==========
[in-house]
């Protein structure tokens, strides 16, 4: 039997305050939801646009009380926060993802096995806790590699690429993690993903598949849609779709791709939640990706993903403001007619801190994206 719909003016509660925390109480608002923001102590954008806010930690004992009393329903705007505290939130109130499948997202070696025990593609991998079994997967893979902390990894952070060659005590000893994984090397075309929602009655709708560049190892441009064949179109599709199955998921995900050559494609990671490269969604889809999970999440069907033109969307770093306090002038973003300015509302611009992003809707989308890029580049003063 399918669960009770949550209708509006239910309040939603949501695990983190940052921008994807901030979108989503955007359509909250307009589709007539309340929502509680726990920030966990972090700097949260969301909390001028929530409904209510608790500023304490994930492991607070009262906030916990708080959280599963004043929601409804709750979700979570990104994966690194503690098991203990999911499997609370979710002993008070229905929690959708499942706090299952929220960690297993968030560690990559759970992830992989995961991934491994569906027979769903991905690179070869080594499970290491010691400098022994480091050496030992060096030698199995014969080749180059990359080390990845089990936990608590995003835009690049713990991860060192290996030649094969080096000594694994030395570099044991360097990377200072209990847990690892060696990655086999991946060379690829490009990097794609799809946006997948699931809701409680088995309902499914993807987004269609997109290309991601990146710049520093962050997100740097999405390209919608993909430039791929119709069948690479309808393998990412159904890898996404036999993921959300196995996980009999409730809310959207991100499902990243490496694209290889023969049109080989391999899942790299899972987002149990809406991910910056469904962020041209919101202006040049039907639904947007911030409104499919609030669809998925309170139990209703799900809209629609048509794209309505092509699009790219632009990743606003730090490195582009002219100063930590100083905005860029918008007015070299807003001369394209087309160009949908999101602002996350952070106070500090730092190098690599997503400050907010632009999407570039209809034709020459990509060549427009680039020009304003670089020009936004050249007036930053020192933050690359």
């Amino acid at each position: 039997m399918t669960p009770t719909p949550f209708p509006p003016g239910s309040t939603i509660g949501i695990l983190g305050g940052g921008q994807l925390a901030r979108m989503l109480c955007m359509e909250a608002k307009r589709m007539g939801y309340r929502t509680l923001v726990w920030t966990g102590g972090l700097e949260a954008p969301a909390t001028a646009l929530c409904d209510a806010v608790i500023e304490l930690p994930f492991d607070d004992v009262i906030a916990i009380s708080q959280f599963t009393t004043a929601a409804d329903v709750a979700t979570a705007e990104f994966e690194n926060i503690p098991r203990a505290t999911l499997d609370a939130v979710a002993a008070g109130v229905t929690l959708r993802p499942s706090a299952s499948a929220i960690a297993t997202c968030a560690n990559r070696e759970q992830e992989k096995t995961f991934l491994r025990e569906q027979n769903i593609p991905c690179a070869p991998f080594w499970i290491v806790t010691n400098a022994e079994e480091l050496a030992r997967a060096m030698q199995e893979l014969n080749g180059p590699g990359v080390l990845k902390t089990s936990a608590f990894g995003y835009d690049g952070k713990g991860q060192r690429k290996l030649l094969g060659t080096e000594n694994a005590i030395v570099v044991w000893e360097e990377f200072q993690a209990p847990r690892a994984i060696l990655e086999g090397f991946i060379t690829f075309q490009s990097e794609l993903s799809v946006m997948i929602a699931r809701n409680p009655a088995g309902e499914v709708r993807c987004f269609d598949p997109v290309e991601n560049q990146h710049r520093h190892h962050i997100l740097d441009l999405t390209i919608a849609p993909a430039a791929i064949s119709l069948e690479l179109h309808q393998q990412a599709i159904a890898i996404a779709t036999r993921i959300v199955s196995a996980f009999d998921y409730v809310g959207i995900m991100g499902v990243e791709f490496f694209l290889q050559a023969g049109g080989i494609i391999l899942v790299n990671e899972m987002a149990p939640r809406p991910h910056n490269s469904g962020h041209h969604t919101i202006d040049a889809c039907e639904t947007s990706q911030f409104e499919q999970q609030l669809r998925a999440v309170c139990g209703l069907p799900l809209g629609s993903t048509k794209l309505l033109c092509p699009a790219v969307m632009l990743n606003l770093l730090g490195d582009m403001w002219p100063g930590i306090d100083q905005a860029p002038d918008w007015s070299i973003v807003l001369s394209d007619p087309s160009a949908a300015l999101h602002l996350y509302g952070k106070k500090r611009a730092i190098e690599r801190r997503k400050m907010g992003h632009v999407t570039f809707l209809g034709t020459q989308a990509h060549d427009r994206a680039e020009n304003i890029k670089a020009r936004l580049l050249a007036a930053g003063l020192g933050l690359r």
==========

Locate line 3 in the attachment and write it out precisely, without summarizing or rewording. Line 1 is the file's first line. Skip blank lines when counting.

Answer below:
């Amino acid at each position: 039997m399918t669960p009770t719909p949550f209708p509006p003016g239910s309040t939603i509660g949501i695990l983190g305050g940052g921008q994807l925390a901030r979108m989503l109480c955007m359509e909250a608002k307009r589709m007539g939801y309340r929502t509680l923001v726990w920030t966990g102590g972090l700097e949260a954008p969301a909390t001028a646009l929530c409904d209510a806010v608790i500023e304490l930690p994930f492991d607070d004992v009262i906030a916990i009380s708080q959280f599963t009393t004043a929601a409804d329903v709750a979700t979570a705007e990104f994966e690194n926060i503690p098991r203990a505290t999911l499997d609370a939130v979710a002993a008070g109130v229905t929690l959708r993802p499942s706090a299952s499948a929220i960690a297993t997202c968030a560690n990559r070696e759970q992830e992989k096995t995961f991934l491994r025990e569906q027979n769903i593609p991905c690179a070869p991998f080594w499970i290491v806790t010691n400098a022994e079994e480091l050496a030992r997967a060096m030698q199995e893979l014969n080749g180059p590699g990359v080390l990845k902390t089990s936990a608590f990894g995003y835009d690049g952070k713990g991860q060192r690429k290996l030649l094969g060659t080096e000594n694994a005590i030395v570099v044991w000893e360097e990377f200072q993690a209990p847990r690892a994984i060696l990655e086999g090397f991946i060379t690829f075309q490009s990097e794609l993903s799809v946006m997948i929602a699931r809701n409680p009655a088995g309902e499914v709708r993807c987004f269609d598949p997109v290309e991601n560049q990146h710049r520093h190892h962050i997100l740097d441009l999405t390209i919608a849609p993909a430039a791929i064949s119709l069948e690479l179109h309808q393998q990412a599709i159904a890898i996404a779709t036999r993921i959300v199955s196995a996980f009999d998921y409730v809310g959207i995900m991100g499902v990243e791709f490496f694209l290889q050559a023969g049109g080989i494609i391999l899942v790299n990671e899972m987002a149990p939640r809406p991910h910056n490269s469904g962020h041209h969604t919101i202006d040049a889809c039907e639904t947007s990706q911030f409104e499919q999970q609030l669809r998925a999440v309170c139990g209703l069907p799900l809209g629609s993903t048509k794209l309505l033109c092509p699009a790219v969307m632009l990743n606003l770093l730090g490195d582009m403001w002219p100063g930590i306090d100083q905005a860029p002038d918008w007015s070299i973003v807003l001369s394209d007619p087309s160009a949908a300015l999101h602002l996350y509302g952070k106070k500090r611009a730092i190098e690599r801190r997503k400050m907010g992003h632009v999407t570039f809707l209809g034709t020459q989308a990509h060549d427009r994206a680039e020009n304003i890029k670089a020009r936004l580049l050249a007036a930053g003063l020192g933050l690359r």